Set to pull a pitcher? Stop yelling at the TV, start voting online.

In Japan, baseball fans may soon get a way to tell a struggling pitcher to hit the shower that is far more effective than yelling at the TV.

Devotees of the Fukuoka Hawks could soon decide whether to dump a pitcher through an online voting system that would display results on a stadium's center screen.

And the Rakuten Golden Eagles - which debut this year as the first new team to join Japan's pro leagues since 1954 - may allow viewers to watch players off-field in the dugout, the bullpen, or the locker room, simply through a click of the mouse as part of plans to webcast games live.

Such gimmicks may appear to be a minor diversion from the serious business of pro ball. But these attempts to make the game more appealing are bold bids by a new class of team owners to reverse a sharp decline in Japan's national pastime.

The idea of online voting to replace pitchers comes from Masayoshi Son, the president of Softbank, which bought the Hawks in December. He made waves in baseball circles recently by saying that while coaches ought to get the final say in selecting which players to use, they should also con- sider the fans' wishes, which could be conveyed by online polls shown on computers in dugouts.

Whether such a system will be introduced remains uncertain, but the suggestion has created a buzz in the conservative world of Japanese baseball. Shinya Sasaki, a TV baseball commentator and former pro player, scoffs at the plan. "That idea is nonsense," he says.

But he doesn't deny that Japanese baseball has slipped from the lofty mantle it occupied when he was on the field in the 1950s. "Young people are leaving baseball because the actual games played at stadiums have lost excitement," he says. "The tempo of games somehow needs to be sped up."

Indeed, some fans point out that online voting would only slow things down more. Diehard fan Yoko Tsuji says the idea is a weak marketing ploy that wouldn't make the game more interesting.

"In the end, coaches wouldn't listen to what the fans want anyway," she says.

Professor Yoshikazu Nagai, an expert on the sociology of baseball fans at Kansai University in Osaka, is also skeptical. "While new ideas are effective as an advertisement" for the game, he says, viewer voting to replace pitchers would be extremely difficult to regulate properly.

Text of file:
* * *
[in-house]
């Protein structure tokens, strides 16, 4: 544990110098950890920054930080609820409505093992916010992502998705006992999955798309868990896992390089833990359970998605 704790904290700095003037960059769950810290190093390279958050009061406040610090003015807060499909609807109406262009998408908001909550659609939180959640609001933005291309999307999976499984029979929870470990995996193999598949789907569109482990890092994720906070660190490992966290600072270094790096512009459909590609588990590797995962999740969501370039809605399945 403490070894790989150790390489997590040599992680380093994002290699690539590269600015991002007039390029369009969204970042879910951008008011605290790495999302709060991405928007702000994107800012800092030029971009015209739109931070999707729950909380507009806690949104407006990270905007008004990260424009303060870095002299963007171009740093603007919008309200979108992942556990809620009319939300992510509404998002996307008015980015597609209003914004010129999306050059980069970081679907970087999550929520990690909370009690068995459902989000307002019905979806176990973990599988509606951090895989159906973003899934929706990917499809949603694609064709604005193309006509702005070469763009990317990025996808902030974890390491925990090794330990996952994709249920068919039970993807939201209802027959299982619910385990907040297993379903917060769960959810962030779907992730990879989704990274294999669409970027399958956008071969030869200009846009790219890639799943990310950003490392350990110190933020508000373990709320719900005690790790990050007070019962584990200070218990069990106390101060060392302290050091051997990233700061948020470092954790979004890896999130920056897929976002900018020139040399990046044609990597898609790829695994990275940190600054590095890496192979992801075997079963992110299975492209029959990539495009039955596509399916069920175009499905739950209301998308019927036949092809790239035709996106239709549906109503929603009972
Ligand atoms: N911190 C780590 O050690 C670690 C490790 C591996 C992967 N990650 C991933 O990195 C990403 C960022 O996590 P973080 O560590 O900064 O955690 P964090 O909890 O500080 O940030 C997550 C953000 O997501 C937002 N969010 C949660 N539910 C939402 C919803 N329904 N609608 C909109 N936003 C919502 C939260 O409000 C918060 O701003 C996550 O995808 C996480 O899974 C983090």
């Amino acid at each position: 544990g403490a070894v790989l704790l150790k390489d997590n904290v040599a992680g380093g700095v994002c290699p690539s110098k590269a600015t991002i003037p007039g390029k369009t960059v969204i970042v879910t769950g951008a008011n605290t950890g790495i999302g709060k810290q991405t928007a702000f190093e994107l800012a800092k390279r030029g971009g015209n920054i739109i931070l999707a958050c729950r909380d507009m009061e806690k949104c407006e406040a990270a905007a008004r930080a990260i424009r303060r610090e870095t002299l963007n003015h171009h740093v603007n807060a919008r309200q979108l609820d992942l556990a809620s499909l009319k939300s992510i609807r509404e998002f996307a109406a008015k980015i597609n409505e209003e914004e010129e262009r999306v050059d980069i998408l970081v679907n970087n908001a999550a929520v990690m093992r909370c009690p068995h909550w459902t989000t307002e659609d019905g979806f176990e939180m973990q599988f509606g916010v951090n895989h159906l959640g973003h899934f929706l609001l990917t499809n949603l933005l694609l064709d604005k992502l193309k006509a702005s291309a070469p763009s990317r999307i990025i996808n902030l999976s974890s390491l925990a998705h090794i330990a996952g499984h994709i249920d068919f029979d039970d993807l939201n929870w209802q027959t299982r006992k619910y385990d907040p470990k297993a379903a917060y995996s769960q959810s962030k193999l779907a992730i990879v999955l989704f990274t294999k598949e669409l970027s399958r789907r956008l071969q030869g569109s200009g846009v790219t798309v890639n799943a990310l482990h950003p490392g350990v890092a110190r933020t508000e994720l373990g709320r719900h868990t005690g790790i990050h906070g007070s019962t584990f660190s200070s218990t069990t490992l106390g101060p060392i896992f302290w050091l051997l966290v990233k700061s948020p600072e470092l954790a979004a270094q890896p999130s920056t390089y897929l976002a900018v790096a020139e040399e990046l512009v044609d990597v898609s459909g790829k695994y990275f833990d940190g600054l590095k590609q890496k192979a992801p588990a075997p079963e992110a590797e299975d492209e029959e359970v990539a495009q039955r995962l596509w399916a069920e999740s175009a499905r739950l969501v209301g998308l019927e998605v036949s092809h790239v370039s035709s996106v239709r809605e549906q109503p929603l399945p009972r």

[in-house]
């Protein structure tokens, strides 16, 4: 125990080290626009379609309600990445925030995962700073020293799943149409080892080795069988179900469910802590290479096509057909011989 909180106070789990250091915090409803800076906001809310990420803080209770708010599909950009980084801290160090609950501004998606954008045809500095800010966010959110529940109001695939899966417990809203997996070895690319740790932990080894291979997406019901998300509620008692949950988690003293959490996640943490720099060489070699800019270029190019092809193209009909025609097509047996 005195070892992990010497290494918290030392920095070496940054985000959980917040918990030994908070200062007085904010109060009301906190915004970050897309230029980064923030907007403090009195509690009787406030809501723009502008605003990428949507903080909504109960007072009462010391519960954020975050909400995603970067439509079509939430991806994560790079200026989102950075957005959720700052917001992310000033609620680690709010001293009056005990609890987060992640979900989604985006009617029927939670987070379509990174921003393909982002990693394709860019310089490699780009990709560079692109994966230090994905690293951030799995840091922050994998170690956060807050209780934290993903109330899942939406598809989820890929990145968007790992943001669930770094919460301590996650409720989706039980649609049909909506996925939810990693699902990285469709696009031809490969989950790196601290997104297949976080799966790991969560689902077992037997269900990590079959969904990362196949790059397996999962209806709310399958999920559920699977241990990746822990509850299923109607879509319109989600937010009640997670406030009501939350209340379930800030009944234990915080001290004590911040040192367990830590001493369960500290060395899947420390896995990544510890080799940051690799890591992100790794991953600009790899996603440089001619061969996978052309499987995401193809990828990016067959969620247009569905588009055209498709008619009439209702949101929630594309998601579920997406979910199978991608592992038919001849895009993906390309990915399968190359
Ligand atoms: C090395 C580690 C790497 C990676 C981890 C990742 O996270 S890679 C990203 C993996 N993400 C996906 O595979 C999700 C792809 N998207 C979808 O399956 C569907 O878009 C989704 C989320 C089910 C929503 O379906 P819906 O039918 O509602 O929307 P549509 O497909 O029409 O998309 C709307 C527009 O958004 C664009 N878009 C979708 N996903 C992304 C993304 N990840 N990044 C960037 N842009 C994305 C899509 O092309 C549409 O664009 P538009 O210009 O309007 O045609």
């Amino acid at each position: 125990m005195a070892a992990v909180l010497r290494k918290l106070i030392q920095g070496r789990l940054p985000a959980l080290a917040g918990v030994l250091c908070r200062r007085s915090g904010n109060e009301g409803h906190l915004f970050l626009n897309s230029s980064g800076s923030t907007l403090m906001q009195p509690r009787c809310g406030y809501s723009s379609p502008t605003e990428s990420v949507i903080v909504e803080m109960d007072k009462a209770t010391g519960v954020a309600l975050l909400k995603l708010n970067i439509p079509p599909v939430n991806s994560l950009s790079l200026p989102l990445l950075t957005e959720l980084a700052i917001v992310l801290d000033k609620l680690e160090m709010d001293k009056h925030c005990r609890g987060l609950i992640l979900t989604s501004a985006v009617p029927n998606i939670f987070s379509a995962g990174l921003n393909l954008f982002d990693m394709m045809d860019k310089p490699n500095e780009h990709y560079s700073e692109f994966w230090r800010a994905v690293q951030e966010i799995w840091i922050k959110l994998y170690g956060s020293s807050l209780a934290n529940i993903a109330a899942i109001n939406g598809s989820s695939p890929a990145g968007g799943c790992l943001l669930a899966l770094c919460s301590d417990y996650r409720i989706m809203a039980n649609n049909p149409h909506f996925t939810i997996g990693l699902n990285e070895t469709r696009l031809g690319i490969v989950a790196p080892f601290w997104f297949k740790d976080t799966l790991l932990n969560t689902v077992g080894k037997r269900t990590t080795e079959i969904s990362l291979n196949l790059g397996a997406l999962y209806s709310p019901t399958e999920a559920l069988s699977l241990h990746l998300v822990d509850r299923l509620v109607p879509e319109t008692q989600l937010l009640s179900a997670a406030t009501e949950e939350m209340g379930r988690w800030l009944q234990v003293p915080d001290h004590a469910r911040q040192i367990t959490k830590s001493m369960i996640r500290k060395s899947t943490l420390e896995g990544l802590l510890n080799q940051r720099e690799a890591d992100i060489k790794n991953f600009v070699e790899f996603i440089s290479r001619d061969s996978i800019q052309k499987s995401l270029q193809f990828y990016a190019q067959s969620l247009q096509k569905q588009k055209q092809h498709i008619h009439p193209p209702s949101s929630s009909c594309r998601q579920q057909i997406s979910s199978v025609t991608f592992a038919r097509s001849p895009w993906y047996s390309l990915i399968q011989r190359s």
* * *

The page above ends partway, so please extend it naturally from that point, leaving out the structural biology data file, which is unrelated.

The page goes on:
But some welcome the radical move. "It would be a very interesting idea if they could actually implement it," says one Hawks fan, adding that he can recall a number of instances when a pitcher in bad form should have been sent off earlier. "I would probably take part if they introduced it," he says.

These ideas come amid hard times for Japan's favorite sport.

Baseball's popularity has fallen as other sports, like soccer, which kicked off here in 1993, draw more fans.

"Considering its long history both before and after World War II, its power of influence has become relatively small because of a multiplication of [other types of] entertainment," says Mr. Nagai.

As top homegrown talent like Hideki Matsui and Ichiro Suzuki have moved on to US teams, empty stadium seats have become more obvious. While Matsui has won acclaim with the New York Yankees, his old team, the Yomiuri Giants, recorded last year their worst average TV ratings since 1965.

The decline in Japanese baseball also stems from the public's weariness with the Nippon Professional Baseball administrative organization, which is seen as stifling change. A number of bribery scandals have led to calls for reform of the draft system, while problems with the free-agent system and inflated attendance figures at ball parks have also hurt the game's image.

Two unorthodox companies are determined to burnish that image. Unlike the railway firms or newspaper conglomerates that have dominated baseball here for the past 50 years, Softbank and Rakuten run Internet companies. They are considered the new kids on the block by other club owners, but their entry has been welcomed by the public.

Since the two firms have been admitted to the clubby status of team owner, they have pressed for reforms to the way professional baseball is run. Mr. Son has urged stadiums to release actual attendance numbers. Last year, official figures, which include season tickets, showed that a crowd of 48,000 attended a game at the 32,000 capacity Fukuoka Dome.

Legend has it that Horace Wilson, an American professor teaching in Tokyo, introduced baseball to Japan about 1873. It quickly became popular at the high school and college level, and the yearly national high school tournament still rivals the Japan Series as a sporting event. The nation's first professional team was formed in 1934, and by the 1950s, baseball was the dominant spectator sport in Japan, developing a special place in its adopted culture.

Purists say that an opportunity for fans to alter game play via the Internet not only flies in the face of tradition, but raises philosophical questions about the nature of sport in general.

One key element that would be lost, they say, is the idea that athletes must face their opponents alone, acting in the arena according to their own wits, without help from outsiders.

"This interesting facet of sports would be destroyed" if viewers were so directly involved, says Kazuaki Sawada, a professor of education at Shiga University in western Japan.

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